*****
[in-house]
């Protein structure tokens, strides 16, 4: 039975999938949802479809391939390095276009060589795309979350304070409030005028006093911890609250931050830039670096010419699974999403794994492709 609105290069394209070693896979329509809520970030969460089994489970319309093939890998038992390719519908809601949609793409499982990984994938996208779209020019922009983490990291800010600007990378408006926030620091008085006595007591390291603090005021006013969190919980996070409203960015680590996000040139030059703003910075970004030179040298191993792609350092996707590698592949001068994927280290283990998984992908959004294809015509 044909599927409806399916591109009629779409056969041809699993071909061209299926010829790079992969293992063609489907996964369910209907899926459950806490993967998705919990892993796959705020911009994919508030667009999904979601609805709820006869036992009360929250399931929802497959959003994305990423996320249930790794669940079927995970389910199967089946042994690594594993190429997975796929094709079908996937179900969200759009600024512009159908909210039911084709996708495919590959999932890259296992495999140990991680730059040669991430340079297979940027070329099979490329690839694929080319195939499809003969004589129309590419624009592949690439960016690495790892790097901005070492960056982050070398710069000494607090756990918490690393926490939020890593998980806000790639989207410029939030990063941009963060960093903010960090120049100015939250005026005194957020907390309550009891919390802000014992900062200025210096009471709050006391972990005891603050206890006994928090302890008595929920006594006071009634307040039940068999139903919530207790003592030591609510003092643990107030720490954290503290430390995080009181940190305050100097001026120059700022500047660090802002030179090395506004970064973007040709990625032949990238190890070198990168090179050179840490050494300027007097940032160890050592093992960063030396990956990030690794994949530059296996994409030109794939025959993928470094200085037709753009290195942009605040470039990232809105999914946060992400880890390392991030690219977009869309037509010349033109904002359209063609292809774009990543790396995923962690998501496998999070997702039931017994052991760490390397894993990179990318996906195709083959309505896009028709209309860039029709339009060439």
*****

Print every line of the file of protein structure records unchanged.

[in-house]
């Protein structure tokens, strides 16, 4: 039975999938949802479809391939390095276009060589795309979350304070409030005028006093911890609250931050830039670096010419699974999403794994492709 609105290069394209070693896979329509809520970030969460089994489970319309093939890998038992390719519908809601949609793409499982990984994938996208779209020019922009983490990291800010600007990378408006926030620091008085006595007591390291603090005021006013969190919980996070409203960015680590996000040139030059703003910075970004030179040298191993792609350092996707590698592949001068994927280290283990998984992908959004294809015509 044909599927409806399916591109009629779409056969041809699993071909061209299926010829790079992969293992063609489907996964369910209907899926459950806490993967998705919990892993796959705020911009994919508030667009999904979601609805709820006869036992009360929250399931929802497959959003994305990423996320249930790794669940079927995970389910199967089946042994690594594993190429997975796929094709079908996937179900969200759009600024512009159908909210039911084709996708495919590959999932890259296992495999140990991680730059040669991430340079297979940027070329099979490329690839694929080319195939499809003969004589129309590419624009592949690439960016690495790892790097901005070492960056982050070398710069000494607090756990918490690393926490939020890593998980806000790639989207410029939030990063941009963060960093903010960090120049100015939250005026005194957020907390309550009891919390802000014992900062200025210096009471709050006391972990005891603050206890006994928090302890008595929920006594006071009634307040039940068999139903919530207790003592030591609510003092643990107030720490954290503290430390995080009181940190305050100097001026120059700022500047660090802002030179090395506004970064973007040709990625032949990238190890070198990168090179050179840490050494300027007097940032160890050592093992960063030396990956990030690794994949530059296996994409030109794939025959993928470094200085037709753009290195942009605040470039990232809105999914946060992400880890390392991030690219977009869309037509010349033109904002359209063609292809774009990543790396995923962690998501496998999070997702039931017994052991760490390397894993990179990318996906195709083959309505896009028709209309860039029709339009060439």